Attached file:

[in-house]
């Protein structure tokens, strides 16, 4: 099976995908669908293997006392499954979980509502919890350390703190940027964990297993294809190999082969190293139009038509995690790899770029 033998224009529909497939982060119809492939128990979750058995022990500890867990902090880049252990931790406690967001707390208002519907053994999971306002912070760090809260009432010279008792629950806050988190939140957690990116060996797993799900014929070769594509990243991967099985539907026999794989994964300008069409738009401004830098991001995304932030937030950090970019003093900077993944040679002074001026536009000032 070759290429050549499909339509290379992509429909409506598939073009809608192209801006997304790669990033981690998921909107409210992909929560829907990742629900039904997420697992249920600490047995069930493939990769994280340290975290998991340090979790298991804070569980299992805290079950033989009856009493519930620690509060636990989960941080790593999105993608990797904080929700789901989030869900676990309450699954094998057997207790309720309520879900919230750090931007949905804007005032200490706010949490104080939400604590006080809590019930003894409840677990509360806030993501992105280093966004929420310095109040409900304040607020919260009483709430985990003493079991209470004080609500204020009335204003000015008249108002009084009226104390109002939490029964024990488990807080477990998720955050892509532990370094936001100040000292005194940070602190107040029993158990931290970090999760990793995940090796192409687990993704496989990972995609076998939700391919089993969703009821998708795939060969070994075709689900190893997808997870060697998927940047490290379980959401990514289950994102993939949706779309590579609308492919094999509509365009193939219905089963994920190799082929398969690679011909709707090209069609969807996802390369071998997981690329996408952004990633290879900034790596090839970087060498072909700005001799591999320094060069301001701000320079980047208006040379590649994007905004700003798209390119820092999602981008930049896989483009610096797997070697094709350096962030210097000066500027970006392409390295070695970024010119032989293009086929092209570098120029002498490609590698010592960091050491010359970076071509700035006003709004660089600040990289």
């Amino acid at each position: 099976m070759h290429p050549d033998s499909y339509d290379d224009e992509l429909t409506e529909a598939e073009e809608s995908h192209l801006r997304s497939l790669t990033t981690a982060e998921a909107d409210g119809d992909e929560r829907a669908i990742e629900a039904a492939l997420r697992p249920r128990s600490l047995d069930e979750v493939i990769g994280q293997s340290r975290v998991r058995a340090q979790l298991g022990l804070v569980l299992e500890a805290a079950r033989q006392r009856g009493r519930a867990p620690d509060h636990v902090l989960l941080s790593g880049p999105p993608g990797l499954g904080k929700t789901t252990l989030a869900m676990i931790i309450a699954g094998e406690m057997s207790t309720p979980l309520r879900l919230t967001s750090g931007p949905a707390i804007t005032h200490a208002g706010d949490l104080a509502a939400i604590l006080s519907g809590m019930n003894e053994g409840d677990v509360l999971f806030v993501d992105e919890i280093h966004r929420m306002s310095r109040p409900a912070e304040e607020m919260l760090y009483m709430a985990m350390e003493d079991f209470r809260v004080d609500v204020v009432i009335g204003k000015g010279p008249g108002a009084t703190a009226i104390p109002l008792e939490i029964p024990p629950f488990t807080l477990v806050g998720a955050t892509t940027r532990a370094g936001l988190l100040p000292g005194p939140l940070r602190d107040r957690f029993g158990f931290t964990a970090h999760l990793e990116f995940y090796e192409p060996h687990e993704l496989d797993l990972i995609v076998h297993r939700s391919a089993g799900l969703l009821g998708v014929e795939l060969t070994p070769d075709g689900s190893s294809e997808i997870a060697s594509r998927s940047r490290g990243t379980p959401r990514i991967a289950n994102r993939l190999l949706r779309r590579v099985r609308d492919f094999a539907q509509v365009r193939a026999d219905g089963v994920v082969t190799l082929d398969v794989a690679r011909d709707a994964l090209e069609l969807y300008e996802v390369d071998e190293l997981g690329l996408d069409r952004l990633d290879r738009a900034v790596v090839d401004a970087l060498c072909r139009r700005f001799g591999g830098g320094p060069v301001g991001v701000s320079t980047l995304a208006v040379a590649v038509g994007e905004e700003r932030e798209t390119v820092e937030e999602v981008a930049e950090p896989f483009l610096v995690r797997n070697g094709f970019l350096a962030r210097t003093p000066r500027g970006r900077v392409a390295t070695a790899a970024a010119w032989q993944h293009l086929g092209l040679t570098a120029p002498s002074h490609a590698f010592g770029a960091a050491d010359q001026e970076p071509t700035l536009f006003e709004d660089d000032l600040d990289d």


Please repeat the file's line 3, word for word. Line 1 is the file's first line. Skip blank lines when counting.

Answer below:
């Amino acid at each position: 099976m070759h290429p050549d033998s499909y339509d290379d224009e992509l429909t409506e529909a598939e073009e809608s995908h192209l801006r997304s497939l790669t990033t981690a982060e998921a909107d409210g119809d992909e929560r829907a669908i990742e629900a039904a492939l997420r697992p249920r128990s600490l047995d069930e979750v493939i990769g994280q293997s340290r975290v998991r058995a340090q979790l298991g022990l804070v569980l299992e500890a805290a079950r033989q006392r009856g009493r519930a867990p620690d509060h636990v902090l989960l941080s790593g880049p999105p993608g990797l499954g904080k929700t789901t252990l989030a869900m676990i931790i309450a699954g094998e406690m057997s207790t309720p979980l309520r879900l919230t967001s750090g931007p949905a707390i804007t005032h200490a208002g706010d949490l104080a509502a939400i604590l006080s519907g809590m019930n003894e053994g409840d677990v509360l999971f806030v993501d992105e919890i280093h966004r929420m306002s310095r109040p409900a912070e304040e607020m919260l760090y009483m709430a985990m350390e003493d079991f209470r809260v004080d609500v204020v009432i009335g204003k000015g010279p008249g108002a009084t703190a009226i104390p109002l008792e939490i029964p024990p629950f488990t807080l477990v806050g998720a955050t892509t940027r532990a370094g936001l988190l100040p000292g005194p939140l940070r602190d107040r957690f029993g158990f931290t964990a970090h999760l990793e990116f995940y090796e192409p060996h687990e993704l496989d797993l990972i995609v076998h297993r939700s391919a089993g799900l969703l009821g998708v014929e795939l060969t070994p070769d075709g689900s190893s294809e997808i997870a060697s594509r998927s940047r490290g990243t379980p959401r990514i991967a289950n994102r993939l190999l949706r779309r590579v099985r609308d492919f094999a539907q509509v365009r193939a026999d219905g089963v994920v082969t190799l082929d398969v794989a690679r011909d709707a994964l090209e069609l969807y300008e996802v390369d071998e190293l997981g690329l996408d069409r952004l990633d290879r738009a900034v790596v090839d401004a970087l060498c072909r139009r700005f001799g591999g830098g320094p060069v301001g991001v701000s320079t980047l995304a208006v040379a590649v038509g994007e905004e700003r932030e798209t390119v820092e937030e999602v981008a930049e950090p896989f483009l610096v995690r797997n070697g094709f970019l350096a962030r210097t003093p000066r500027g970006r900077v392409a390295t070695a790899a970024a010119w032989q993944h293009l086929g092209l040679t570098a120029p002498s002074h490609a590698f010592g770029a960091a050491d010359q001026e970076p071509t700035l536009f006003e709004d660089d000032l600040d990289d």